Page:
The most distinctive characteristic threading through all Pentecostal and Charismatic communities is a desire for the individual believer’s direct experience of divine presence—an ecstatic event often described as “baptism in the Holy Spirit.” This radical spiritual individualism frequently sparks conflict between renewalist groups and established institutions, both religious and secular. It also accounts, at least in part, for renewalism’s appeal in regions where conventional notions of caste, gender, authority and social power are slow to adapt to the breakneck pace of change fueled by global market capitalism.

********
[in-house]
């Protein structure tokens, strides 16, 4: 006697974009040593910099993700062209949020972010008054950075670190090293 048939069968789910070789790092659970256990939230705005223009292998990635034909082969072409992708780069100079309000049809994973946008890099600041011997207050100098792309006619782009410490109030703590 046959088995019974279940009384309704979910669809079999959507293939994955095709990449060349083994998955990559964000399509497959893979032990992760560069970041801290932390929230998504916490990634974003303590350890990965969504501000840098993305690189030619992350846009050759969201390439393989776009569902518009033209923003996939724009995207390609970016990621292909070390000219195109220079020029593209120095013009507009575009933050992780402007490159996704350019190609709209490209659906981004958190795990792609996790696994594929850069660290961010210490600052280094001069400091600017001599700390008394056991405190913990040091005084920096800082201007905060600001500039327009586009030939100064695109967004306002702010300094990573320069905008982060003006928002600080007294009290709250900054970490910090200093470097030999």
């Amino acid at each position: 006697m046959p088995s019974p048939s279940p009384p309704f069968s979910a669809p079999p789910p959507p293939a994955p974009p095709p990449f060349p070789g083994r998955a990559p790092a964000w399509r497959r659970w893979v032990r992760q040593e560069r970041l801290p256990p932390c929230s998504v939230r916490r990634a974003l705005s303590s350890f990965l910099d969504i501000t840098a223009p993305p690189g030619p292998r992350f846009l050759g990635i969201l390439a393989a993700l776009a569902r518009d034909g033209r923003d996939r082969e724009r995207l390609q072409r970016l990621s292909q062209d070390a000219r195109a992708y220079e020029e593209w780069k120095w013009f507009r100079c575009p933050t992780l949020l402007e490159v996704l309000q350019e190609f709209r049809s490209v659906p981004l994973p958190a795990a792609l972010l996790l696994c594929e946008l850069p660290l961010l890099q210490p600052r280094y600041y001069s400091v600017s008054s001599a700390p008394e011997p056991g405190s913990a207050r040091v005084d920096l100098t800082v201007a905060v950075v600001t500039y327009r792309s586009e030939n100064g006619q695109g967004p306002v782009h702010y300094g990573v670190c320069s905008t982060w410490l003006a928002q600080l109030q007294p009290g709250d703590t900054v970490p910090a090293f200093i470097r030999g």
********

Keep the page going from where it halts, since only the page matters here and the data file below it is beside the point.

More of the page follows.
Music is another key feature of Pentecostal and Charismatic religion. A musically lively worship culture is often one of the first attractions for newcomers to a renewalist congregation, and praise-bands, drumming and other forms of musical expression are integral components of the collective experience of the community. The appropriation of local or indigenous modes of performance also allows renewalist groups to create experiences that are at once familiar and transformative for members.
The “gifts of the Holy Spirit”—speaking in tongues, prophecy and healing, for example—figure into many but not all renewalist movements. While the degree of emphasis on these features of Pentecostal and Charismatic religion is closely related to the style of leadership and the local spiritual practices that shape a given community, an embodied and deeply emotional experience of worship is nonetheless the hallmark of renewalism.
Robin Shoaps, University of Chicago on music in Pentecostalism